ILNews

Judges differ on day-care credit, child support

Jennifer Nelson
January 1, 2008
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An Indiana Court of Appeals panel disagrees about whether or not a parent who uses day care when he or she isn't working is entitled to a child-support tax credit.

In Craig Cross v. Victoria Cross, No. 49A05-0802-CV-94, authoring Judge Elaine Brown and Judge Paul Mathias ruled the trial court erred in ordering father Craig Cross to pay $30 more a week to pay for Victoria Cross' work-related day care for their adult child with autism. At issue is whether or not the day-care expenses claimed by Victoria were incurred in connection with her employment.

Victoria worked as a health-care provider for a patient with Alzheimer's and would bring her daughter V.E.C. with her to work, but she paid a neighbor $30 a week to watch V.E.C. for five hours so Victoria could be relieved of her constant supervision of her daughter.

The majority found Victoria's day-care expense isn't work-related or income-producing, so it doesn't fall within the provisions of the Child Support Guidelines. As a result, Craig shouldn't be responsible for paying for the day care, Judge Brown wrote.

If the trial court would have entered a written finding as to why it deviated from the Child Support Guidelines, then the day-care cost could have been credited to Victoria, the appellate court determined. But because the trial court didn't, the majority reversed the order crediting her for work-related day care.

But Chief Judge John G. Baker adopted Victoria's argument as to why she should receive a work-related day-care credit and quoted from her brief that giving her a break during the week gives her respite "necessary to handle both the duties at her job and the responsibilities she has as [her daughter's] full-time caregiver."

He believed the majority's adoption of the Child Support Guidelines was overly literal and that the child-care cost was work related because a brief, weekly break allowed Victoria to continue to work and receive an income, he wrote.

All three judges affirmed the trial court's grant of Victoria's motion to withdraw admissions, its exclusion of V.E.C.'s Supplemental Security Income from its determination of Craig's child-support obligation, and its denial of Craig's petition to claim the children for tax-exemption purposes.
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  1. CCHP's real accomplishment is the 2015 law signed by Gov Pence that basically outlaws any annexation that is forced where a 65% majority of landowners in the affected area disagree. Regardless of whether HP wins or loses, the citizens of Indiana will not have another fiasco like this. The law Gov Pence signed is a direct result of this malgovernance.

  2. I gave tempparry guardship to a friend of my granddaughter in 2012. I went to prison. I had custody. My daughter went to prison to. We are out. My daughter gave me custody but can get her back. She was not order to give me custody . but now we want granddaughter back from friend. She's 14 now. What rights do we have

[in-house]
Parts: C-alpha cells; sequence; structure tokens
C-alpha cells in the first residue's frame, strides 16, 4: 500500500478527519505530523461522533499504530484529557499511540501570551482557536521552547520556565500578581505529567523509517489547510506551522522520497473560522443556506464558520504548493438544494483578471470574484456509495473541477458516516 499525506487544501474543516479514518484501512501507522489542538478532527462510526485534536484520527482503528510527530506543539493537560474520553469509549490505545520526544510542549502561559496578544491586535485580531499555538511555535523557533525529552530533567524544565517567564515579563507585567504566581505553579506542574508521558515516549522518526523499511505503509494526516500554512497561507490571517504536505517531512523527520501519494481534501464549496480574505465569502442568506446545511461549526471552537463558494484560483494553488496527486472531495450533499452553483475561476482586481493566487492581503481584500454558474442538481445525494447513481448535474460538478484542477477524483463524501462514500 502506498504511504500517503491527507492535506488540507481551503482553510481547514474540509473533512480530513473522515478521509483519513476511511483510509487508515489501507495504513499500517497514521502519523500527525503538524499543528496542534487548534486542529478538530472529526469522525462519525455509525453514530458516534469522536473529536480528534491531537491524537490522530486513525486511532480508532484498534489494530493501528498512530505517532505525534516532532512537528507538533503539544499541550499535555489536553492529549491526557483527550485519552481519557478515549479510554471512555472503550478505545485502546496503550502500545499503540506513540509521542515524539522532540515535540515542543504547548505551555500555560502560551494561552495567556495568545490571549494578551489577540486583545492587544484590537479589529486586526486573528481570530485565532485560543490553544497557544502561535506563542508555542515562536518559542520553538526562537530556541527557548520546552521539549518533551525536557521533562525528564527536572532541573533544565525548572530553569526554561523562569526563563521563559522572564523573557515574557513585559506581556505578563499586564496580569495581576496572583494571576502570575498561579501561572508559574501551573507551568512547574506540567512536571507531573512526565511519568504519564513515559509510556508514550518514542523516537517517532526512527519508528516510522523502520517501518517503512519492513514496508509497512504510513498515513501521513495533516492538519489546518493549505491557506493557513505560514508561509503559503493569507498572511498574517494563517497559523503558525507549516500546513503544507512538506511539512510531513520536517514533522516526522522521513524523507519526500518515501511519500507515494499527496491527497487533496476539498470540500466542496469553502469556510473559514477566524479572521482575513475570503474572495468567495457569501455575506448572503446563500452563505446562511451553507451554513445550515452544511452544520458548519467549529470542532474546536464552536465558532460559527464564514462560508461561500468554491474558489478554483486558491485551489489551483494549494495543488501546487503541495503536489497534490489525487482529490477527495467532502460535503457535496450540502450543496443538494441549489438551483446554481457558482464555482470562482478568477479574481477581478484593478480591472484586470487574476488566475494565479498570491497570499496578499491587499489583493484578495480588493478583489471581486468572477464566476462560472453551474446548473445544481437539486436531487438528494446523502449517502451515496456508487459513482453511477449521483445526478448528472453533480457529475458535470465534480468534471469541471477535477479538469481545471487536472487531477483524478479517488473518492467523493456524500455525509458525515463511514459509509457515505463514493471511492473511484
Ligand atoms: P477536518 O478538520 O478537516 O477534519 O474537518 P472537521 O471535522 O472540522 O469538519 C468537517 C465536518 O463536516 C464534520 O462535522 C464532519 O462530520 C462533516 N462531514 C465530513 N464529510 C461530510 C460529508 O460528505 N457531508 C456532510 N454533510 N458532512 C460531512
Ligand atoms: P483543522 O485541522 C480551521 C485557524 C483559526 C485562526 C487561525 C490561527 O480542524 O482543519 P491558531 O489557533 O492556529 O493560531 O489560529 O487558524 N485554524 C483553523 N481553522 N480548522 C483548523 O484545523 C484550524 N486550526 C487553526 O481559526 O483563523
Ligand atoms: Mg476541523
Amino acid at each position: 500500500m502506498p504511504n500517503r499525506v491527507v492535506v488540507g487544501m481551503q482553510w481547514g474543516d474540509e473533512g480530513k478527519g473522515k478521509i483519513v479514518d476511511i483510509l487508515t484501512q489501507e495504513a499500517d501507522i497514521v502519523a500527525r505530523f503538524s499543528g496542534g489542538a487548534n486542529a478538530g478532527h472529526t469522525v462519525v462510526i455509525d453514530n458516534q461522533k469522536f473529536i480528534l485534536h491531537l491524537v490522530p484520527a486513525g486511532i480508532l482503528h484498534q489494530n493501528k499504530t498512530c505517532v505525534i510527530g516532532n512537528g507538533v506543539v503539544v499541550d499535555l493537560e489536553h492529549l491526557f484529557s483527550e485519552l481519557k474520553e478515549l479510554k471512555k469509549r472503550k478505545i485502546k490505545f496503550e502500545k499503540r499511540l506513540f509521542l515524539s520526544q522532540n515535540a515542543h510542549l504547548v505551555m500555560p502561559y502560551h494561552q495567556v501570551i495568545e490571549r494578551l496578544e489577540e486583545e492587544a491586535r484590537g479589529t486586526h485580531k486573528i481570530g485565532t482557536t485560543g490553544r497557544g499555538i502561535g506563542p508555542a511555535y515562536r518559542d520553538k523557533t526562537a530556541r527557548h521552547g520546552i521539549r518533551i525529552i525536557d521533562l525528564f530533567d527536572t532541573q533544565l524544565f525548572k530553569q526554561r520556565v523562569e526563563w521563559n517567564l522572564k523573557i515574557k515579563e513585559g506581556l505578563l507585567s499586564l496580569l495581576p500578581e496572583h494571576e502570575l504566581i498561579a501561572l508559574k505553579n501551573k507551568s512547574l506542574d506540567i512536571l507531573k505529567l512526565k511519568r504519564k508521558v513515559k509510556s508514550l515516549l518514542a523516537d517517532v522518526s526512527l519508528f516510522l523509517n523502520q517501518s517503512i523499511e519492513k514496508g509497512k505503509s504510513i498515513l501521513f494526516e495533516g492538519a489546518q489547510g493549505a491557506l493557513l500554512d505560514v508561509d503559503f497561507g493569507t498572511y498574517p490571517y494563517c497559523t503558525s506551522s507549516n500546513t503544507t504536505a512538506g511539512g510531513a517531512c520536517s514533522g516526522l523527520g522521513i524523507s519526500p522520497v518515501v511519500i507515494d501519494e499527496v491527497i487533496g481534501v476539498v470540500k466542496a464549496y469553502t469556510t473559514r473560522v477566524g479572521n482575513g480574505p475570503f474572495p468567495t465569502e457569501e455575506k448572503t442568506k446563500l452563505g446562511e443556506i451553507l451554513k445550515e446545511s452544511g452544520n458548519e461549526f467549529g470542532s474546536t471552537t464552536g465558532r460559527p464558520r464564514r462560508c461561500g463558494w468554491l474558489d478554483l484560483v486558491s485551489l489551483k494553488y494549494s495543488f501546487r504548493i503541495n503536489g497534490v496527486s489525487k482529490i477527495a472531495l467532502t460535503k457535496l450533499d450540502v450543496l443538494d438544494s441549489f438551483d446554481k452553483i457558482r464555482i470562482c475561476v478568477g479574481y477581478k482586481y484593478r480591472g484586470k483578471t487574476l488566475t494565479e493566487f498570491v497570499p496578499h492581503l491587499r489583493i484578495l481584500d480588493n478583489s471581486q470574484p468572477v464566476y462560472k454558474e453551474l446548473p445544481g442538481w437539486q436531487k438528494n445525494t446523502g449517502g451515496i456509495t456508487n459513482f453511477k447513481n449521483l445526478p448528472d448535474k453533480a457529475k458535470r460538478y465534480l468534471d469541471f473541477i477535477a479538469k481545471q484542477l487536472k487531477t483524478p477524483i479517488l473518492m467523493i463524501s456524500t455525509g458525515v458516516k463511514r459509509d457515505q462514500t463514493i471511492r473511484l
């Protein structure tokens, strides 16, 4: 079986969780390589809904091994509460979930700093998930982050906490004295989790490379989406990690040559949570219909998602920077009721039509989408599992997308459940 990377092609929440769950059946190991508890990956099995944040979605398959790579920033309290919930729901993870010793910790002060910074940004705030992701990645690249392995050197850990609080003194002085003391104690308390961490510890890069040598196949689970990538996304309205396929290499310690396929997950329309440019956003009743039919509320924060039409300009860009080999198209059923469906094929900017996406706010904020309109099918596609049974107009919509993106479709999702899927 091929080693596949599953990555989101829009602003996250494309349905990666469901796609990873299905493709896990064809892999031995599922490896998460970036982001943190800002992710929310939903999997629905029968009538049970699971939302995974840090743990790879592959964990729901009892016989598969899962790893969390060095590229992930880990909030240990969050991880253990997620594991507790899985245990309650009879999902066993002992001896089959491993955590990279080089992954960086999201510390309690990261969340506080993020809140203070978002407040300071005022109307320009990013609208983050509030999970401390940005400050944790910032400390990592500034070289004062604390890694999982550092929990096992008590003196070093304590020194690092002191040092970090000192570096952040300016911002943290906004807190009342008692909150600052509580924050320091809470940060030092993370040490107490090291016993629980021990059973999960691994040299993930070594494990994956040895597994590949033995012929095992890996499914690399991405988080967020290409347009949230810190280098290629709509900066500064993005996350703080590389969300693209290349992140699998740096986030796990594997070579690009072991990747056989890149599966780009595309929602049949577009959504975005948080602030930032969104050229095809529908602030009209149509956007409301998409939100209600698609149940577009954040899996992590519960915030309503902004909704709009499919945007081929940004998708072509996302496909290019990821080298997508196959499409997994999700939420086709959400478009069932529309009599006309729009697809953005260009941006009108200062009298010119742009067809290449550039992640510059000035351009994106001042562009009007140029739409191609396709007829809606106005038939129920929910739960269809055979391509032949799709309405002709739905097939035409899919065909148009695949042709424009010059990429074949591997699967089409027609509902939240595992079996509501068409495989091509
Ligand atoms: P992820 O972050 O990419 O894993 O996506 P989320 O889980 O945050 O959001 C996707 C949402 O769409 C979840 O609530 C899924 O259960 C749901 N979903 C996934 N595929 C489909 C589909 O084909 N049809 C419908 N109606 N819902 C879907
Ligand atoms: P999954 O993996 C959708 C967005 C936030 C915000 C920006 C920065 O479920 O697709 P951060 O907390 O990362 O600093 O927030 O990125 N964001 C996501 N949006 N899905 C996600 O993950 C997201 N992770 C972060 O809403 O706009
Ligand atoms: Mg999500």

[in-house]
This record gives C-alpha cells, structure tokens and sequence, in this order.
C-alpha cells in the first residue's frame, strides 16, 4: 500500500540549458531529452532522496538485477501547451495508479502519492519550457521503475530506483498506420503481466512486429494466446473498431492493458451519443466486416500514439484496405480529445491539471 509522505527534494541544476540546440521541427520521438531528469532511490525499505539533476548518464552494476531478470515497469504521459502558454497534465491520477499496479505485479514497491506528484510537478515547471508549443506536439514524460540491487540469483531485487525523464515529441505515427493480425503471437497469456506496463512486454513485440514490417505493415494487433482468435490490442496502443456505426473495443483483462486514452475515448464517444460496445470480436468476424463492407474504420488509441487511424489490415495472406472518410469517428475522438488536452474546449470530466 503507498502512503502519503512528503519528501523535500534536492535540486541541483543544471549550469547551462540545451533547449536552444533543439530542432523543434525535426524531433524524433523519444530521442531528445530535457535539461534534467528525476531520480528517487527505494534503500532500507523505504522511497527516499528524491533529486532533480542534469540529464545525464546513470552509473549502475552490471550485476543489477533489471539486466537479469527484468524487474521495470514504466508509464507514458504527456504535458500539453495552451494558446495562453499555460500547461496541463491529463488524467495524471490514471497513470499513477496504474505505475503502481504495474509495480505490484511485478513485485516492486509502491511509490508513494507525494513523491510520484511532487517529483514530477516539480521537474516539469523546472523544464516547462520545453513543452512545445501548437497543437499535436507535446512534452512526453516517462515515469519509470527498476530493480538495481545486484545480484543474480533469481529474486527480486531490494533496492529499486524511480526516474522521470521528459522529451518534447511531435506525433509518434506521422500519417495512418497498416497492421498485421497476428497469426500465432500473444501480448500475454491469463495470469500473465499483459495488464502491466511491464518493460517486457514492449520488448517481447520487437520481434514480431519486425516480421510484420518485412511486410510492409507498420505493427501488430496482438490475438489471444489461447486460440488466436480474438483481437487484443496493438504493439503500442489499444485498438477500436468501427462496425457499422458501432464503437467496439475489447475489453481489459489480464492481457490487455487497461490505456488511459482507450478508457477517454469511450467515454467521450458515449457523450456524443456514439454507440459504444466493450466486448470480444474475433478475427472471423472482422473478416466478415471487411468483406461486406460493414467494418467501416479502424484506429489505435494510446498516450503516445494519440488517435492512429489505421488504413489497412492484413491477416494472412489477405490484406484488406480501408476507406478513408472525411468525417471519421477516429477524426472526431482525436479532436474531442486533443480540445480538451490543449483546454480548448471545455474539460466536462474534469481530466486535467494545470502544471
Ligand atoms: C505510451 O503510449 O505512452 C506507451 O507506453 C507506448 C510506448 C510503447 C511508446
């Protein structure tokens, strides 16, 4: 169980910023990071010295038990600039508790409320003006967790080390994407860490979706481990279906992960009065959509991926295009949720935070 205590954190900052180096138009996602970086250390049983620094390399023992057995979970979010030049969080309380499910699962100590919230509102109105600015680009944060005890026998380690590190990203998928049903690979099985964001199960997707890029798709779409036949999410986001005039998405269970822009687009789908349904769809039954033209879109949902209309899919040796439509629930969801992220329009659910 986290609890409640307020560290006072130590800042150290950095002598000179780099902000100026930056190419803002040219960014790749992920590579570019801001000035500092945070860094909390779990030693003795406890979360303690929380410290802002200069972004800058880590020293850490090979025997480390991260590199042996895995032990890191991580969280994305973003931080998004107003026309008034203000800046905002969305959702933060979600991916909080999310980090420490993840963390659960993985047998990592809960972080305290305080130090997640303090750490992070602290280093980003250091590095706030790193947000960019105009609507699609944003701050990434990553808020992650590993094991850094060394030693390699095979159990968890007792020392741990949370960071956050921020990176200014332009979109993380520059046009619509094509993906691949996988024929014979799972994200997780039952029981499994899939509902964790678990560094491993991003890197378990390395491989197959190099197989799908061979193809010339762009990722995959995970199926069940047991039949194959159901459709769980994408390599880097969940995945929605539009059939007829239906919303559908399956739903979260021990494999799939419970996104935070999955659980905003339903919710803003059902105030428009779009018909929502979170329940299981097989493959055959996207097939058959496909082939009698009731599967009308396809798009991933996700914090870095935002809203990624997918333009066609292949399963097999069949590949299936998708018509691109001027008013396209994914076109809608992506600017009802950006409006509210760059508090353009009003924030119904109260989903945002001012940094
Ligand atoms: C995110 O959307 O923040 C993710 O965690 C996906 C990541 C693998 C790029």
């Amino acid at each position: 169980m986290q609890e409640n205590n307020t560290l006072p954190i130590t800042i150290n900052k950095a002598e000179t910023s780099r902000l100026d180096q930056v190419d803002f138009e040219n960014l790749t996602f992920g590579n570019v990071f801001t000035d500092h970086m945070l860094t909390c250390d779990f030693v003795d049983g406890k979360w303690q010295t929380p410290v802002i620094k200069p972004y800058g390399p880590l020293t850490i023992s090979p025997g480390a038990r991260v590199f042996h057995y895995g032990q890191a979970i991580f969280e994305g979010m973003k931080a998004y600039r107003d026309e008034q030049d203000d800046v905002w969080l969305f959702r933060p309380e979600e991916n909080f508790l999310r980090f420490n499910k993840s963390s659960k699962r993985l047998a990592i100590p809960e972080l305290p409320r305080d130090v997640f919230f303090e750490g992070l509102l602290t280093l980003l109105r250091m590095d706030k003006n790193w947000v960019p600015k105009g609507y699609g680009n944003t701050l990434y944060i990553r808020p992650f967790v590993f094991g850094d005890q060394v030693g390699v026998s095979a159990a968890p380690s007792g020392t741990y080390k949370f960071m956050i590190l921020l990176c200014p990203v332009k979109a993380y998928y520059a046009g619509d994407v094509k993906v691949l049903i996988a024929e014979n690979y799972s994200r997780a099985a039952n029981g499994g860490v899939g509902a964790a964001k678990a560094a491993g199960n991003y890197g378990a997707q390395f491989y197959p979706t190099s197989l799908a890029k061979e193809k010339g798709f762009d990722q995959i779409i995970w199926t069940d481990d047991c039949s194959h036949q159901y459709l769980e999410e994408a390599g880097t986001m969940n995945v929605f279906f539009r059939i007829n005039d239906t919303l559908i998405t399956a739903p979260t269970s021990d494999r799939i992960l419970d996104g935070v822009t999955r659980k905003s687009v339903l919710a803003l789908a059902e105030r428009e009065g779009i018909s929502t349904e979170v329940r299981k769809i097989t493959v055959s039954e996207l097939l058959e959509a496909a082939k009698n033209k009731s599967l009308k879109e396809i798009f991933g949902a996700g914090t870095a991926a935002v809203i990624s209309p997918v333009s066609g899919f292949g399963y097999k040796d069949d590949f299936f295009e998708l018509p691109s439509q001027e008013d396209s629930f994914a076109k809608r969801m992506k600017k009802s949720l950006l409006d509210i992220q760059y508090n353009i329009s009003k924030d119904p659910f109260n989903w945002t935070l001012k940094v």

3. This sure is not what most who value good governance consider the Rule of Law to entail: "In a letter dated March 2, which Brizzi forwarded to IBJ, the commission dismissed the grievance “on grounds that there is not reasonable cause to believe that you are guilty of misconduct.”" Yet two month later reasonable cause does exist? (Or is the commission forging ahead, the need for reasonable belief be damned? -- A seeming violation of the Rules of Profession Ethics on the part of the commission) Could the rule of law theory cause one to believe that an explanation is in order? Could it be that Hoosier attorneys live under Imperial Law (which is also a t-word that rhymes with infamy) in which the Platonic guardians can do no wrong and never owe the plebeian class any explanation for their powerful actions. (Might makes it right?) Could this be a case of politics directing the commission, as celebrated IU Mauer Professor (the late) Patrick Baude warned was happening 20 years ago in his controversial (whisteblowing) ethics lecture on a quite similar topic: http://www.repository.law.indiana.edu/cgi/viewcontent.cgi?article=1498&context=ilj

  4. I have a case presently pending cert review before the SCOTUS that reveals just how Indiana regulates the bar. I have been denied licensure for life for holding the wrong views and questioning the grand inquisitors as to their duties as to state and federal constitutional due process. True story: https://www.scribd.com/doc/299040839/2016Petitionforcert-to-SCOTUS Shorter, Amici brief serving to frame issue as misuse of govt licensure: https://www.scribd.com/doc/312841269/Thomas-More-Society-Amicus-Brown-v-Ind-Bd-of-Law-Examiners

  5. Here's an idea...how about we MORE heavily regulate the law schools to reduce the surplus of graduates, driving starting salaries up for those new grads, so that we can all pay our insane amount of student loans off in a reasonable amount of time and then be able to afford to do pro bono & low-fee work? I've got friends in other industries, radiology for example, and their schools accept a very limited number of students so there will never be a glut of new grads and everyone's pay stays high. For example, my radiologist friend's school accepted just six new students per year.

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